For 10 years Martin Pistorius was trapped in his own body, aware of what was going on, but unable to speak or move. His family and health care workers believed he was in a vegetative coma and had zero intelligence. While trapped in his body, he suffered horrific physical and sexual abuse while in nursing homes. What makes Martin’s story unusual is not that he was sexually abused, but that he eventually regained his ability to communicate and could stop the abuse.
Studies confirm that disabled people are sexually abused at a higher rate than the general population. People with intellectual disabilities, such as Downs’s syndrome and communication disorders, such as autism, are far more likely to be victims of sexual abuse. In nursing homes, sexual abuse is often perpetrated by either staff or other residents. Abuse can take the form of sexual contact without consent or pressure to engage in sexual activity.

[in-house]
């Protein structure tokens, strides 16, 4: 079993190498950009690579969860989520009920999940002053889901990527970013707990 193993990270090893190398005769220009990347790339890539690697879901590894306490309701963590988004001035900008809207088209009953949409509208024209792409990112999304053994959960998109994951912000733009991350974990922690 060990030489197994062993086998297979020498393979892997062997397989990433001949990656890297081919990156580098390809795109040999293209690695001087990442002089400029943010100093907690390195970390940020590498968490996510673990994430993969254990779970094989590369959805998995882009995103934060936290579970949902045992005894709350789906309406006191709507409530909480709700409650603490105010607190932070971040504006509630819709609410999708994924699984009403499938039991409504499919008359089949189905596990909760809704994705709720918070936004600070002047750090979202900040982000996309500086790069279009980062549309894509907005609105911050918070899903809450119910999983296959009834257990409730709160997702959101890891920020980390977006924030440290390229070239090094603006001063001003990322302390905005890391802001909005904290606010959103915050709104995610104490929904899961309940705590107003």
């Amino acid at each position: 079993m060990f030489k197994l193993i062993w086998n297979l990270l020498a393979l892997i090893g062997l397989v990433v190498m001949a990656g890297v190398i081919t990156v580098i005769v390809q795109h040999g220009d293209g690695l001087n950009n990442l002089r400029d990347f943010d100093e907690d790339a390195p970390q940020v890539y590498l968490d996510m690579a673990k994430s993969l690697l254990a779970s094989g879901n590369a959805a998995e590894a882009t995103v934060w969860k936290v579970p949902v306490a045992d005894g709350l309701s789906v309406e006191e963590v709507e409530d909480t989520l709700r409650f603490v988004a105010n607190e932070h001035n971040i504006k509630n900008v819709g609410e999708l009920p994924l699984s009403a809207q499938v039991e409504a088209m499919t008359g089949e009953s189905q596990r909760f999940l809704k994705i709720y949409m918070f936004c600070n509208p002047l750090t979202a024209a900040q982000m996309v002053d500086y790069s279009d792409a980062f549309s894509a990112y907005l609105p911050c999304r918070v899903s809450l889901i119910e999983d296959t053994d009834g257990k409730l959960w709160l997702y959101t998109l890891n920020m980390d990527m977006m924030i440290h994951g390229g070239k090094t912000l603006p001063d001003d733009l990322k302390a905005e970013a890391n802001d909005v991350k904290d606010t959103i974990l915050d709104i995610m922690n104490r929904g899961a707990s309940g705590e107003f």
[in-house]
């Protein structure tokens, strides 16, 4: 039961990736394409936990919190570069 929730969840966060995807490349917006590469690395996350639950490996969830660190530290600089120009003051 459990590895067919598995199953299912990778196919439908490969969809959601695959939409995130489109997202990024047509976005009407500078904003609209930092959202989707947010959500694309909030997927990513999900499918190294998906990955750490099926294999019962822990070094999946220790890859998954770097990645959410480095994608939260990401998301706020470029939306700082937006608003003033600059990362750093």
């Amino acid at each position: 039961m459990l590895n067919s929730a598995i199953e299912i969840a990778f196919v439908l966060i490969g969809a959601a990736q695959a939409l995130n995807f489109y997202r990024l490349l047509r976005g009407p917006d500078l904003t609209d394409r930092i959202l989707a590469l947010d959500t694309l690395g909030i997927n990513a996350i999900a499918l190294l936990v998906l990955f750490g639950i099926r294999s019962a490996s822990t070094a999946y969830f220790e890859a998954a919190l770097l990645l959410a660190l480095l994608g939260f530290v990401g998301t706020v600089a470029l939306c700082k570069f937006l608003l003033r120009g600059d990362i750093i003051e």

When a disabled person is not able to communicate that they have been sexually abused, there are signs that may indicate that sexual abuse has recently occurred. Some signs might include:
- bruises in the genital area
- sexually transmitted diseases
- signs of physical abuse
- unexplained pregnancy
- torn clothing
If you suspect that your loved one may have been sexually abused:
- Take them to the emergency room as soon as possible after the assault.
- If they are an incapacitated or dependent adult, contact the Department of Social and Health Services (DSHS).
- Do not touch or disturb the scene of the assault.
- Do not leave them alone with the suspected abuser.